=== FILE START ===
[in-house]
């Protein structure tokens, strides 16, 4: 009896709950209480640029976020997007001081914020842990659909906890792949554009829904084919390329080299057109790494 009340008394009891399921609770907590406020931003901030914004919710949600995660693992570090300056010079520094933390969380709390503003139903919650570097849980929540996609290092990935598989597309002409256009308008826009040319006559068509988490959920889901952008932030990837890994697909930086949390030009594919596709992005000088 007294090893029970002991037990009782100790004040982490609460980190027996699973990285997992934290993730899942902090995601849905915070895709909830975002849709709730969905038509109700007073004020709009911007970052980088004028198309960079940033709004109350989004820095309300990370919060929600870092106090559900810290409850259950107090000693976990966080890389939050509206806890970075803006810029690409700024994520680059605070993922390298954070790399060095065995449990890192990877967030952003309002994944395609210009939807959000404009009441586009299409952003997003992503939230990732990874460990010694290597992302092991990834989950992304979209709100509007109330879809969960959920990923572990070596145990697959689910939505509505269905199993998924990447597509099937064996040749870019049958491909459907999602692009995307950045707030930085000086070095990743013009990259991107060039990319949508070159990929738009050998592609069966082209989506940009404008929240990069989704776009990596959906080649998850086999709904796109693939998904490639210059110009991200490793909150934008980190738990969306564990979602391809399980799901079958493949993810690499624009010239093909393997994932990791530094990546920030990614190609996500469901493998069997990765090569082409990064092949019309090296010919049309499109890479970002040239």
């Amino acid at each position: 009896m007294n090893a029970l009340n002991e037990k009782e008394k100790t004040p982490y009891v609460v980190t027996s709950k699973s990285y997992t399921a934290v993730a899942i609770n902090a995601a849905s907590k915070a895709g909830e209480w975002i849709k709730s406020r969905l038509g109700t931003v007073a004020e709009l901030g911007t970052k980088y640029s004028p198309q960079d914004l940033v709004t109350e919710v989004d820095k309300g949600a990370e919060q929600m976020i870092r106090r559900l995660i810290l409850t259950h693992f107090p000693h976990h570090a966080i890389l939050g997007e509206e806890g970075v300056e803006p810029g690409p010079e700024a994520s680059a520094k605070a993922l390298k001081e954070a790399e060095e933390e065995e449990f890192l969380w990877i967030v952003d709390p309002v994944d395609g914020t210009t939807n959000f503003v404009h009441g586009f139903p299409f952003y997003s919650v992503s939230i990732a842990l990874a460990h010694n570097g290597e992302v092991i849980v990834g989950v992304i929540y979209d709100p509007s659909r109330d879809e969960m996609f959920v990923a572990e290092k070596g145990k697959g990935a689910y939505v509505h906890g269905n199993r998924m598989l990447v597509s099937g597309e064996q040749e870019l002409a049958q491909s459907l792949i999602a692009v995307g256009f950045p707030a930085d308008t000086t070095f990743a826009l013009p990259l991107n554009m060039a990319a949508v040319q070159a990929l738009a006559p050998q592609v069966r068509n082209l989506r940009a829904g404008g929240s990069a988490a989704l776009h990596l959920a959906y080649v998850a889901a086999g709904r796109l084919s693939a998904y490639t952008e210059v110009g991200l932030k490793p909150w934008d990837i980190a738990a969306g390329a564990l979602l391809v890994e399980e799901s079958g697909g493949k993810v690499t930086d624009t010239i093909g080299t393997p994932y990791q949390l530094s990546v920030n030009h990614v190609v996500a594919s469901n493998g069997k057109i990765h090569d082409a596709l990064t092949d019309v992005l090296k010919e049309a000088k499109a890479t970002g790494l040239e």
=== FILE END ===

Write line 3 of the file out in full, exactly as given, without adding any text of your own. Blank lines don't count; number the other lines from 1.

């Amino acid at each position: 009896m007294n090893a029970l009340n002991e037990k009782e008394k100790t004040p982490y009891v609460v980190t027996s709950k699973s990285y997992t399921a934290v993730a899942i609770n902090a995601a849905s907590k915070a895709g909830e209480w975002i849709k709730s406020r969905l038509g109700t931003v007073a004020e709009l901030g911007t970052k980088y640029s004028p198309q960079d914004l940033v709004t109350e919710v989004d820095k309300g949600a990370e919060q929600m976020i870092r106090r559900l995660i810290l409850t259950h693992f107090p000693h976990h570090a966080i890389l939050g997007e509206e806890g970075v300056e803006p810029g690409p010079e700024a994520s680059a520094k605070a993922l390298k001081e954070a790399e060095e933390e065995e449990f890192l969380w990877i967030v952003d709390p309002v994944d395609g914020t210009t939807n959000f503003v404009h009441g586009f139903p299409f952003y997003s919650v992503s939230i990732a842990l990874a460990h010694n570097g290597e992302v092991i849980v990834g989950v992304i929540y979209d709100p509007s659909r109330d879809e969960m996609f959920v990923a572990e290092k070596g145990k697959g990935a689910y939505v509505h906890g269905n199993r998924m598989l990447v597509s099937g597309e064996q040749e870019l002409a049958q491909s459907l792949i999602a692009v995307g256009f950045p707030a930085d308008t000086t070095f990743a826009l013009p990259l991107n554009m060039a990319a949508v040319q070159a990929l738009a006559p050998q592609v069966r068509n082209l989506r940009a829904g404008g929240s990069a988490a989704l776009h990596l959920a959906y080649v998850a889901a086999g709904r796109l084919s693939a998904y490639t952008e210059v110009g991200l932030k490793p909150w934008d990837i980190a738990a969306g390329a564990l979602l391809v890994e399980e799901s079958g697909g493949k993810v690499t930086d624009t010239i093909g080299t393997p994932y990791q949390l530094s990546v920030n030009h990614v190609v996500a594919s469901n493998g069997k057109i990765h090569d082409a596709l990064t092949d019309v992005l090296k010919e049309a000088k499109a890479t970002g790494l040239e």